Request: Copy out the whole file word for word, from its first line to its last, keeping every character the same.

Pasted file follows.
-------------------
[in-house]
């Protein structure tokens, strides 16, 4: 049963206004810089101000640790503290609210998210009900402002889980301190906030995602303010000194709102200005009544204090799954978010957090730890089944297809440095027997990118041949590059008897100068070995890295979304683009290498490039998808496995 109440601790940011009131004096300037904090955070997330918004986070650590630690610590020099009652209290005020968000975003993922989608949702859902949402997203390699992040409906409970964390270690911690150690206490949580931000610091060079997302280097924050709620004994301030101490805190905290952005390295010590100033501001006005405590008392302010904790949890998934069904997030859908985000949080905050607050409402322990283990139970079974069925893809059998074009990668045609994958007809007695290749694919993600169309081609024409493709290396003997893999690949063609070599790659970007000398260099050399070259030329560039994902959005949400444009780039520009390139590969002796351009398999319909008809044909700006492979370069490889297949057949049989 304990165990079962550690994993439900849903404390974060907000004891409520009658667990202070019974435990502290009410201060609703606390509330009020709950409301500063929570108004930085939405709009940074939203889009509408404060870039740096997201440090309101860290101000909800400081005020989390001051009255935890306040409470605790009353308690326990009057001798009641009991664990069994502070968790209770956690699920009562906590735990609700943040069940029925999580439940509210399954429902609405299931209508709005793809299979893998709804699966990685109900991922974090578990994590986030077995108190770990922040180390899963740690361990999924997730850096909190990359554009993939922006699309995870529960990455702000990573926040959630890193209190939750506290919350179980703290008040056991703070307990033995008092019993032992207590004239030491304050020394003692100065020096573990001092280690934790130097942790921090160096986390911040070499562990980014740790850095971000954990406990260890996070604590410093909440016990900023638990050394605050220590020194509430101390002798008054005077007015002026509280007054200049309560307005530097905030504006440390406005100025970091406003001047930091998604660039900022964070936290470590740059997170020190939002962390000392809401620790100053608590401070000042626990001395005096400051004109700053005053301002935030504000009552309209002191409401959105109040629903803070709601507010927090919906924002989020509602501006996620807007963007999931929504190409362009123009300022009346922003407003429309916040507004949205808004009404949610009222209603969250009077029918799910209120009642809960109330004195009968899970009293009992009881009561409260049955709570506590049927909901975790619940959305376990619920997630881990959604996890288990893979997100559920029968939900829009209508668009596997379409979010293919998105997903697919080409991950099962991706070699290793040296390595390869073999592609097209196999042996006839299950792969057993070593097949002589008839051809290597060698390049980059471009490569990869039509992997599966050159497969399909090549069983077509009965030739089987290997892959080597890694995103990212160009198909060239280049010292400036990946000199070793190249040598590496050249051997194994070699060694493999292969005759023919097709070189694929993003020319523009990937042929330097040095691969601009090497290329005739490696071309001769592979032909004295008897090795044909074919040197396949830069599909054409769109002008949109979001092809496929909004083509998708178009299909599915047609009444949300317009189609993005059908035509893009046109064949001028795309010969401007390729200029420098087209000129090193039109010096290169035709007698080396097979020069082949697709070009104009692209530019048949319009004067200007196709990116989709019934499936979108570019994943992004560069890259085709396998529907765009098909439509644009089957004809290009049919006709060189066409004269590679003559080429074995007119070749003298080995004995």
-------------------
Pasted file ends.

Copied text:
[in-house]
């Protein structure tokens, strides 16, 4: 049963206004810089101000640790503290609210998210009900402002889980301190906030995602303010000194709102200005009544204090799954978010957090730890089944297809440095027997990118041949590059008897100068070995890295979304683009290498490039998808496995 109440601790940011009131004096300037904090955070997330918004986070650590630690610590020099009652209290005020968000975003993922989608949702859902949402997203390699992040409906409970964390270690911690150690206490949580931000610091060079997302280097924050709620004994301030101490805190905290952005390295010590100033501001006005405590008392302010904790949890998934069904997030859908985000949080905050607050409402322990283990139970079974069925893809059998074009990668045609994958007809007695290749694919993600169309081609024409493709290396003997893999690949063609070599790659970007000398260099050399070259030329560039994902959005949400444009780039520009390139590969002796351009398999319909008809044909700006492979370069490889297949057949049989 304990165990079962550690994993439900849903404390974060907000004891409520009658667990202070019974435990502290009410201060609703606390509330009020709950409301500063929570108004930085939405709009940074939203889009509408404060870039740096997201440090309101860290101000909800400081005020989390001051009255935890306040409470605790009353308690326990009057001798009641009991664990069994502070968790209770956690699920009562906590735990609700943040069940029925999580439940509210399954429902609405299931209508709005793809299979893998709804699966990685109900991922974090578990994590986030077995108190770990922040180390899963740690361990999924997730850096909190990359554009993939922006699309995870529960990455702000990573926040959630890193209190939750506290919350179980703290008040056991703070307990033995008092019993032992207590004239030491304050020394003692100065020096573990001092280690934790130097942790921090160096986390911040070499562990980014740790850095971000954990406990260890996070604590410093909440016990900023638990050394605050220590020194509430101390002798008054005077007015002026509280007054200049309560307005530097905030504006440390406005100025970091406003001047930091998604660039900022964070936290470590740059997170020190939002962390000392809401620790100053608590401070000042626990001395005096400051004109700053005053301002935030504000009552309209002191409401959105109040629903803070709601507010927090919906924002989020509602501006996620807007963007999931929504190409362009123009300022009346922003407003429309916040507004949205808004009404949610009222209603969250009077029918799910209120009642809960109330004195009968899970009293009992009881009561409260049955709570506590049927909901975790619940959305376990619920997630881990959604996890288990893979997100559920029968939900829009209508668009596997379409979010293919998105997903697919080409991950099962991706070699290793040296390595390869073999592609097209196999042996006839299950792969057993070593097949002589008839051809290597060698390049980059471009490569990869039509992997599966050159497969399909090549069983077509009965030739089987290997892959080597890694995103990212160009198909060239280049010292400036990946000199070793190249040598590496050249051997194994070699060694493999292969005759023919097709070189694929993003020319523009990937042929330097040095691969601009090497290329005739490696071309001769592979032909004295008897090795044909074919040197396949830069599909054409769109002008949109979001092809496929909004083509998708178009299909599915047609009444949300317009189609993005059908035509893009046109064949001028795309010969401007390729200029420098087209000129090193039109010096290169035709007698080396097979020069082949697709070009104009692209530019048949319009004067200007196709990116989709019934499936979108570019994943992004560069890259085709396998529907765009098909439509644009089957004809290009049919006709060189066409004269590679003559080429074995007119070749003298080995004995």